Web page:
The blind tasting was conducted by Master of Wine Sheri Sauter Morano, with media attendees given the opportunity to taste and rank the wines.  At the conclusion, Sheri revealed the average of all the rankings, listed below beginning with the most favorably ranked wine and ending with the least favorably ranked wine:

  • 3.9 – Lapostolle Cuvee Alexandre, Cabernet Sauvignon 2008, Colchagua Valley USD $25
  • 4.0 - Jordan, Cabernet Sauvignon 2007, Alexander Valley USD $45
  • 4.3 - Joseph Phelps, Cabernet Sauvignon 2008, Napa Valley USD $60
  • 4.3 – Silver Oak, Cabernet Sauvignon  2007, Alexander Valley USD $73
  • 4.5 – Caymus Vineyards, Cabernet Sauvignon 2009, Napa Valley USD $75
  • 4.5 – Beringer, Cabernet Sauvignon 2009, Knights Valley, USD $25
  • 4.9 – Lapostolle Cuvee Alexandre, Cabernet Sauvignon 2009, Colchagua Valley USD $25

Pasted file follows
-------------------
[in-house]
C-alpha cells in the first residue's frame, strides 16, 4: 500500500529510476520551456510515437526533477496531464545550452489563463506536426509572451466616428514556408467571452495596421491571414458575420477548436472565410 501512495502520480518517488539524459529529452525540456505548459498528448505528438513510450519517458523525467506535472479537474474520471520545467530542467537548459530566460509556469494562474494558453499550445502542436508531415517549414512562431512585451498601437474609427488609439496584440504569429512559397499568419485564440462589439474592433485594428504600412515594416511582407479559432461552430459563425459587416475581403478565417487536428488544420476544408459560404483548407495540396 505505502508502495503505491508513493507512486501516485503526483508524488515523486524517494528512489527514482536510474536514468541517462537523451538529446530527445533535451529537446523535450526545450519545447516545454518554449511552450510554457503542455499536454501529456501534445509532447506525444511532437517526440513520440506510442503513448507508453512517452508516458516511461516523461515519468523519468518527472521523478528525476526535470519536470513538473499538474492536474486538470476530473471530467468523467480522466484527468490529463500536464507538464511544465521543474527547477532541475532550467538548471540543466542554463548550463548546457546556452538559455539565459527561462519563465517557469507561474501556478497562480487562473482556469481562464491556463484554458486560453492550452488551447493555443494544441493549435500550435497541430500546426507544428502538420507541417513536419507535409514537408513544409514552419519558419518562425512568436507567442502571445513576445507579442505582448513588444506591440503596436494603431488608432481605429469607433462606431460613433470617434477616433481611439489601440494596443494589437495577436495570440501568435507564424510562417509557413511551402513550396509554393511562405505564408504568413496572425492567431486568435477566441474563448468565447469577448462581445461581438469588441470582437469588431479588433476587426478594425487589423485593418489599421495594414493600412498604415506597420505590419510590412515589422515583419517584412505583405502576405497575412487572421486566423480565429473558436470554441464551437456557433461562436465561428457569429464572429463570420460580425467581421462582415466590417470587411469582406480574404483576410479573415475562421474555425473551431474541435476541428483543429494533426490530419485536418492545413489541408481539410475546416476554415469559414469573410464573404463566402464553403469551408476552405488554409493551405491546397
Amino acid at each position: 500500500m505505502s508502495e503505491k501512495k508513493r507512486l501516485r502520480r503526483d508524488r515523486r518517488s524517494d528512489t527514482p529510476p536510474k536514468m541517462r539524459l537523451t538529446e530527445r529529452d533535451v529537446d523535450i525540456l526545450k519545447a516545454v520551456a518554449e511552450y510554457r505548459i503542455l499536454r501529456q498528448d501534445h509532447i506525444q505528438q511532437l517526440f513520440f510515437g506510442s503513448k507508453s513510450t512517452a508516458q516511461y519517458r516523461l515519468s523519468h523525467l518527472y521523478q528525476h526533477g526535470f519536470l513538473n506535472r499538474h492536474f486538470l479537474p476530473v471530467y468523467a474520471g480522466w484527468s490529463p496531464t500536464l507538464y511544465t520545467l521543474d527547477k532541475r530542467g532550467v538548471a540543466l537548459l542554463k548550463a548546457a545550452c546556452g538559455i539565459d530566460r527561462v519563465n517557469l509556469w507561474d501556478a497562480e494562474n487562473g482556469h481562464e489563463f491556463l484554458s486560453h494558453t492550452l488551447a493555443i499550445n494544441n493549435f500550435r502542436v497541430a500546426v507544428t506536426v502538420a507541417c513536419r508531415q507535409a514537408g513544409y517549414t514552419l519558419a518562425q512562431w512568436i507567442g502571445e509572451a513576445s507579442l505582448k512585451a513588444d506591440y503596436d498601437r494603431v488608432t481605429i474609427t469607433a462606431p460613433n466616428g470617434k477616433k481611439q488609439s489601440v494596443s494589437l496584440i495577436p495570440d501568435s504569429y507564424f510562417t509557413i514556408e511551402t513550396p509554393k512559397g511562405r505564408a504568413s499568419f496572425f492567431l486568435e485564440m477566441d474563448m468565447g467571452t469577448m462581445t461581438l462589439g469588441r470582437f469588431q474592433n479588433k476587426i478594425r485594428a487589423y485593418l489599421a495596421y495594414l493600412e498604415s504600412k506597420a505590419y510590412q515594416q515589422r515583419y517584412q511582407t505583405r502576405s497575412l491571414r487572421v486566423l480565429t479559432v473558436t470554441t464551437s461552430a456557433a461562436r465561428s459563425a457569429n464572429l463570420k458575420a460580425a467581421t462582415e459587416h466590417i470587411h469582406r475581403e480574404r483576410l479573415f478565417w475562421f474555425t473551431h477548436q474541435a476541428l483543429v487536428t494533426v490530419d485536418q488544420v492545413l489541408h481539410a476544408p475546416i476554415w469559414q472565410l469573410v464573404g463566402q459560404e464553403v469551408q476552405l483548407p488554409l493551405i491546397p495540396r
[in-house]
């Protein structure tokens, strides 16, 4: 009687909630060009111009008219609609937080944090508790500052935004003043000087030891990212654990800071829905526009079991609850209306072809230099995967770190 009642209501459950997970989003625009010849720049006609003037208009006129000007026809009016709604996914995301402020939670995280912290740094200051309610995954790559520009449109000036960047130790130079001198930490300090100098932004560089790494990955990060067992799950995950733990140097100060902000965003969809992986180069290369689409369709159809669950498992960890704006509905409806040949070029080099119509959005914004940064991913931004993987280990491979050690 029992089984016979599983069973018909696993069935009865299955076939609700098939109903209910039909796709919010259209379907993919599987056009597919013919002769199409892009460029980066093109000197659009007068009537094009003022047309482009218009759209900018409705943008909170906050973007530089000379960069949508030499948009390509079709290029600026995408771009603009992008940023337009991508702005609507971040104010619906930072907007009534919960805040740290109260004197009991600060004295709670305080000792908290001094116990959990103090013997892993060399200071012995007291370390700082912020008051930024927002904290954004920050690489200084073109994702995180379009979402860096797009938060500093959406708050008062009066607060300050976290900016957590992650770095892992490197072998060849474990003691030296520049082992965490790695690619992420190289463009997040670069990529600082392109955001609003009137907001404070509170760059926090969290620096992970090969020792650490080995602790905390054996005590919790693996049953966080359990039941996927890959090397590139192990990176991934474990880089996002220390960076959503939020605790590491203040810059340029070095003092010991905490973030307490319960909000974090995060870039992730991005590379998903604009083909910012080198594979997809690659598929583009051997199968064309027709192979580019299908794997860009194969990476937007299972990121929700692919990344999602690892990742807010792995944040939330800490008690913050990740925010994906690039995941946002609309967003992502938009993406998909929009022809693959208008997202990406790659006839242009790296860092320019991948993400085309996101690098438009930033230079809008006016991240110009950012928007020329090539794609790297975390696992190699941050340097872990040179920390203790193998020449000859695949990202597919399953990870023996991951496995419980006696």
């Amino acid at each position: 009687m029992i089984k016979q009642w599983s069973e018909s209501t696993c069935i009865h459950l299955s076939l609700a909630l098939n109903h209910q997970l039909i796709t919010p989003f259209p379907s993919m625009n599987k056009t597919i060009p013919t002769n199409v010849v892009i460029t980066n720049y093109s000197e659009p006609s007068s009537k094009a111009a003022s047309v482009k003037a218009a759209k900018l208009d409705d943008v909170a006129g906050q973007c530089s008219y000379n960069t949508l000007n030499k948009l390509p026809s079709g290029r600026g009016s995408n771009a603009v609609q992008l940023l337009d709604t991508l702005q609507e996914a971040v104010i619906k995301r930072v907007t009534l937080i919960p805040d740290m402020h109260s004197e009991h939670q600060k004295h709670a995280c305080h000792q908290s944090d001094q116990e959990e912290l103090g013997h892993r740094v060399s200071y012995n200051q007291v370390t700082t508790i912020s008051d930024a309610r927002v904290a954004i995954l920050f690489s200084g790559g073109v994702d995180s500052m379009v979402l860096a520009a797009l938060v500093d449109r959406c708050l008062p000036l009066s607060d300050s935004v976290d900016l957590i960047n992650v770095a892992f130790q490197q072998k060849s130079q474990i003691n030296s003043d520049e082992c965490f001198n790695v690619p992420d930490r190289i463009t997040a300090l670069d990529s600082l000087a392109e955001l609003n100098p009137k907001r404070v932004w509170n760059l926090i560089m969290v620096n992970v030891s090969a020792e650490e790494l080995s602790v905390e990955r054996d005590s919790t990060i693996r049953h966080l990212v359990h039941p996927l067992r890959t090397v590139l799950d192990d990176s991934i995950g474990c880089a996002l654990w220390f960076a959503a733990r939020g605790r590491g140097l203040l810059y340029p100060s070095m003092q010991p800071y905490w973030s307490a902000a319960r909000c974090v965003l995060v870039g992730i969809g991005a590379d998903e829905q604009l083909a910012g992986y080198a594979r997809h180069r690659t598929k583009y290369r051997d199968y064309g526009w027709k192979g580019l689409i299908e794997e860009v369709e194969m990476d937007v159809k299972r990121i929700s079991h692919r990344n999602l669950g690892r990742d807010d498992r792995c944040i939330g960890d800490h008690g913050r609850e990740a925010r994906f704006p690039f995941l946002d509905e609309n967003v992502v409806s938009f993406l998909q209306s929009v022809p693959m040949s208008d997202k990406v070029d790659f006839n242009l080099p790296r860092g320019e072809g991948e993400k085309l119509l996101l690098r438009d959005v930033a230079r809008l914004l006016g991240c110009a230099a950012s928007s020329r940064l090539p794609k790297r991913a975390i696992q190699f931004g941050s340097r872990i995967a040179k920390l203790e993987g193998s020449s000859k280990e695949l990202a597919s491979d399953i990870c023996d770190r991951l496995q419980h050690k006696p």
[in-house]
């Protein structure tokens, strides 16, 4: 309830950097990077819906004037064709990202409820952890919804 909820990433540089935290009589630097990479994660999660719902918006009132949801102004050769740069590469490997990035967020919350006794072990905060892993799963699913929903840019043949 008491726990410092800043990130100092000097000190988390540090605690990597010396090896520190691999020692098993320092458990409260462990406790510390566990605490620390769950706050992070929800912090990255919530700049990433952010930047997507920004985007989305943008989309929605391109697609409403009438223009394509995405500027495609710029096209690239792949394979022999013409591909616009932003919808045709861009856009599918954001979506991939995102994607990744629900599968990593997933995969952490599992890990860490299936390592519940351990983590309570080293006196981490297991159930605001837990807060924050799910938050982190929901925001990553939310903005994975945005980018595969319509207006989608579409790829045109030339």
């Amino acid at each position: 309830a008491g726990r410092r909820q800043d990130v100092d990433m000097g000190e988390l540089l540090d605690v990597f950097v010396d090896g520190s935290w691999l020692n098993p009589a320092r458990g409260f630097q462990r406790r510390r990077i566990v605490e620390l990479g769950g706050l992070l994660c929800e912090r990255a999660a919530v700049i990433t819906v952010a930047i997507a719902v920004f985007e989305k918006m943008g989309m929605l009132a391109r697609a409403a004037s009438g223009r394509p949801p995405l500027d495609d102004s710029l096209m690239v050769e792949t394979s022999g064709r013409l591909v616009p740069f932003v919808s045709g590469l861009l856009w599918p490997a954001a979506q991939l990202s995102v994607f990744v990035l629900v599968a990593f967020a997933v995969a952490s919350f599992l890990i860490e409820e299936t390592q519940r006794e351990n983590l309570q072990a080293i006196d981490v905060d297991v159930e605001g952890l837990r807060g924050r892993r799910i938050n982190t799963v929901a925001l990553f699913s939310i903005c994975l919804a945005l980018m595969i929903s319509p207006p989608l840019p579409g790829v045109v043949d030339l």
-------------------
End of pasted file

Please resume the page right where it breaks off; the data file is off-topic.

• 5.6 – The Montelena Estate, Cabernet Sauvignon 2007 USD $135

“Blind tasting is always a wonderful equalizer.  This tasting was a great opportunity to challenge assumptions and make new discoveries. I think that the Lapostolle Cuvee Alexandre Cabernet Sauvignon is a fantastic example of the kind of excellent, top-quality wines being made in Chile today that deliver not only on taste, but on value for the consumer as this tasting clearly demonstrated,” says Sheri Sauter Morano MW.

“We were excited with results from this blind tasting and to demonstrate that, with a suggested retail price of $25, our wines truly play on the world stage; and equal in quality to brands costing far more than our Cuvee tier,” says Pamela Broyles, North American Marketing Manager.

Milton Pedraza says, “Lapostolle is a wonderful example of delivering true discernible value to post-recession consumers who demand legitimacy from luxury products.  The results of this tasting coupled with the authenticity and strong family history behind the Lapostolle label truly demonstrates that the Cuvee Alexandre tier is worthy of consideration as luxury consumption evolves.”